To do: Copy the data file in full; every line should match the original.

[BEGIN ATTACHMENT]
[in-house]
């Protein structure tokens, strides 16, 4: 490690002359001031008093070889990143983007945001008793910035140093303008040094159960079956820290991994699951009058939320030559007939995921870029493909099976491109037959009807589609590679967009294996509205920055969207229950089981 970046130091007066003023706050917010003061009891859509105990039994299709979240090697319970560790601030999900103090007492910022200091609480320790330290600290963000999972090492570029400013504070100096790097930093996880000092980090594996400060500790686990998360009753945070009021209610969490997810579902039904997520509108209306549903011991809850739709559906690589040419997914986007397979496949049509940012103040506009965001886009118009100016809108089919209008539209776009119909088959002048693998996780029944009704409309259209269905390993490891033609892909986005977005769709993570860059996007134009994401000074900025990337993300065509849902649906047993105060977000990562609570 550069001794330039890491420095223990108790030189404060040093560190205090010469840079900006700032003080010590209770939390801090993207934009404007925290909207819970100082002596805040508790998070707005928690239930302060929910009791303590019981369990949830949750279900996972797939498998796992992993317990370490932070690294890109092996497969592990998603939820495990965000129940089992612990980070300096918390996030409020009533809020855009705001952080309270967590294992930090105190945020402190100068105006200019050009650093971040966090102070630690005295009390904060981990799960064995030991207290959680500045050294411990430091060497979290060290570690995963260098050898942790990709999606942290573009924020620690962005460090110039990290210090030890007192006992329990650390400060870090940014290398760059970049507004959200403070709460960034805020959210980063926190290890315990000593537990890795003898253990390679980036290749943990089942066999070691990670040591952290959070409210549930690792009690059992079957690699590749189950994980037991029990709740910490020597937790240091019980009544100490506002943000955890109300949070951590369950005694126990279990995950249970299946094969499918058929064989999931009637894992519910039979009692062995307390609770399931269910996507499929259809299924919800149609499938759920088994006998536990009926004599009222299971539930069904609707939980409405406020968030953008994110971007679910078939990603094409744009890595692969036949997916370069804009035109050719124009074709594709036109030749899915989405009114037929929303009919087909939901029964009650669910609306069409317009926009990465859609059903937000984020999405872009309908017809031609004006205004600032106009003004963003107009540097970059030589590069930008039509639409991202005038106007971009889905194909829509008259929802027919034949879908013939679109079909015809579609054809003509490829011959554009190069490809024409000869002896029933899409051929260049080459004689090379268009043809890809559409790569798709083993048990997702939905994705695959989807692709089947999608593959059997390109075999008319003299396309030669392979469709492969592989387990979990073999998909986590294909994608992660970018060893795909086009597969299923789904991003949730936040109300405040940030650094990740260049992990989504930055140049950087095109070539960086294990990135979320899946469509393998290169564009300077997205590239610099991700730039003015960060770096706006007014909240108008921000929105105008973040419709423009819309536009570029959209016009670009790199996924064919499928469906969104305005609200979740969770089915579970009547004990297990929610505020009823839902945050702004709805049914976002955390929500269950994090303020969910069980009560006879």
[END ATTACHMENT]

[in-house]
């Protein structure tokens, strides 16, 4: 490690002359001031008093070889990143983007945001008793910035140093303008040094159960079956820290991994699951009058939320030559007939995921870029493909099976491109037959009807589609590679967009294996509205920055969207229950089981 970046130091007066003023706050917010003061009891859509105990039994299709979240090697319970560790601030999900103090007492910022200091609480320790330290600290963000999972090492570029400013504070100096790097930093996880000092980090594996400060500790686990998360009753945070009021209610969490997810579902039904997520509108209306549903011991809850739709559906690589040419997914986007397979496949049509940012103040506009965001886009118009100016809108089919209008539209776009119909088959002048693998996780029944009704409309259209269905390993490891033609892909986005977005769709993570860059996007134009994401000074900025990337993300065509849902649906047993105060977000990562609570 550069001794330039890491420095223990108790030189404060040093560190205090010469840079900006700032003080010590209770939390801090993207934009404007925290909207819970100082002596805040508790998070707005928690239930302060929910009791303590019981369990949830949750279900996972797939498998796992992993317990370490932070690294890109092996497969592990998603939820495990965000129940089992612990980070300096918390996030409020009533809020855009705001952080309270967590294992930090105190945020402190100068105006200019050009650093971040966090102070630690005295009390904060981990799960064995030991207290959680500045050294411990430091060497979290060290570690995963260098050898942790990709999606942290573009924020620690962005460090110039990290210090030890007192006992329990650390400060870090940014290398760059970049507004959200403070709460960034805020959210980063926190290890315990000593537990890795003898253990390679980036290749943990089942066999070691990670040591952290959070409210549930690792009690059992079957690699590749189950994980037991029990709740910490020597937790240091019980009544100490506002943000955890109300949070951590369950005694126990279990995950249970299946094969499918058929064989999931009637894992519910039979009692062995307390609770399931269910996507499929259809299924919800149609499938759920088994006998536990009926004599009222299971539930069904609707939980409405406020968030953008994110971007679910078939990603094409744009890595692969036949997916370069804009035109050719124009074709594709036109030749899915989405009114037929929303009919087909939901029964009650669910609306069409317009926009990465859609059903937000984020999405872009309908017809031609004006205004600032106009003004963003107009540097970059030589590069930008039509639409991202005038106007971009889905194909829509008259929802027919034949879908013939679109079909015809579609054809003509490829011959554009190069490809024409000869002896029933899409051929260049080459004689090379268009043809890809559409790569798709083993048990997702939905994705695959989807692709089947999608593959059997390109075999008319003299396309030669392979469709492969592989387990979990073999998909986590294909994608992660970018060893795909086009597969299923789904991003949730936040109300405040940030650094990740260049992990989504930055140049950087095109070539960086294990990135979320899946469509393998290169564009300077997205590239610099991700730039003015960060770096706006007014909240108008921000929105105008973040419709423009819309536009570029959209016009670009790199996924064919499928469906969104305005609200979740969770089915579970009547004990297990929610505020009823839902945050702004709805049914976002955390929500269950994090303020969910069980009560006879």